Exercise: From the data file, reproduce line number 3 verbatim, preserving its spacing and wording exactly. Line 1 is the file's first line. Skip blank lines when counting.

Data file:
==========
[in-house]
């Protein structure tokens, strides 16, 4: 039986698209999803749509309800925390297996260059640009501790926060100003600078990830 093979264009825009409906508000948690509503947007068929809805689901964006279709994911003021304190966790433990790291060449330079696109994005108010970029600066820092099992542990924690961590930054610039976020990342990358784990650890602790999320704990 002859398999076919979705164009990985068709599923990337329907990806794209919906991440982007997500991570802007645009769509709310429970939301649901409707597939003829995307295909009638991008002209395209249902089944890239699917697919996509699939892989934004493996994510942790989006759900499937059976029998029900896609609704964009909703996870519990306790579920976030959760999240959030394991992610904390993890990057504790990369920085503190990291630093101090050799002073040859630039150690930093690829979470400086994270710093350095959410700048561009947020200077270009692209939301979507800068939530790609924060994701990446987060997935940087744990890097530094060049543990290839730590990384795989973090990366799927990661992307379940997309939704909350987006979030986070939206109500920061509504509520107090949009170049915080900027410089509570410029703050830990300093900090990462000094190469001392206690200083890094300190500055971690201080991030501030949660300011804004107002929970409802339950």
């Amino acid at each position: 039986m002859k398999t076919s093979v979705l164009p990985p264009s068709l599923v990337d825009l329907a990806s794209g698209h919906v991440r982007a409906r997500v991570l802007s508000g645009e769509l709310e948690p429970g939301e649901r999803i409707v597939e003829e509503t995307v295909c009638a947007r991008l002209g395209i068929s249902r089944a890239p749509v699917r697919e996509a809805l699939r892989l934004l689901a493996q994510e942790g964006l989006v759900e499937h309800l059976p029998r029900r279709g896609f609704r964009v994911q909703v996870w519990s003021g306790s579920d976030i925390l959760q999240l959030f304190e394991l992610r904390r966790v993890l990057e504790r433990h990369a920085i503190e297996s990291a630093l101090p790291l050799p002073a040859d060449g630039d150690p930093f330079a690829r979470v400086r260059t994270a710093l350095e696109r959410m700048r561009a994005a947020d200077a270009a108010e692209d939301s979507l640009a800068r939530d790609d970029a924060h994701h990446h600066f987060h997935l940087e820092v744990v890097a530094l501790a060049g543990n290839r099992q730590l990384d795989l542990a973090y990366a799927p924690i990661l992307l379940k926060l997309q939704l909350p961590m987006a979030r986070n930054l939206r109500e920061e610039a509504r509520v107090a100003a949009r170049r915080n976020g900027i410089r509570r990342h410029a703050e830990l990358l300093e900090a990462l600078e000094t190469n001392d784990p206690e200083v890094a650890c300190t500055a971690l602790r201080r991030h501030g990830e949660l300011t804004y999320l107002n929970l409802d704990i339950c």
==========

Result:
């Amino acid at each position: 039986m002859k398999t076919s093979v979705l164009p990985p264009s068709l599923v990337d825009l329907a990806s794209g698209h919906v991440r982007a409906r997500v991570l802007s508000g645009e769509l709310e948690p429970g939301e649901r999803i409707v597939e003829e509503t995307v295909c009638a947007r991008l002209g395209i068929s249902r089944a890239p749509v699917r697919e996509a809805l699939r892989l934004l689901a493996q994510e942790g964006l989006v759900e499937h309800l059976p029998r029900r279709g896609f609704r964009v994911q909703v996870w519990s003021g306790s579920d976030i925390l959760q999240l959030f304190e394991l992610r904390r966790v993890l990057e504790r433990h990369a920085i503190e297996s990291a630093l101090p790291l050799p002073a040859d060449g630039d150690p930093f330079a690829r979470v400086r260059t994270a710093l350095e696109r959410m700048r561009a994005a947020d200077a270009a108010e692209d939301s979507l640009a800068r939530d790609d970029a924060h994701h990446h600066f987060h997935l940087e820092v744990v890097a530094l501790a060049g543990n290839r099992q730590l990384d795989l542990a973090y990366a799927p924690i990661l992307l379940k926060l997309q939704l909350p961590m987006a979030r986070n930054l939206r109500e920061e610039a509504r509520v107090a100003a949009r170049r915080n976020g900027i410089r509570r990342h410029a703050e830990l990358l300093e900090a990462l600078e000094t190469n001392d784990p206690e200083v890094a650890c300190t500055a971690l602790r201080r991030h501030g990830e949660l300011t804004y999320l107002n929970l409802d704990i339950c």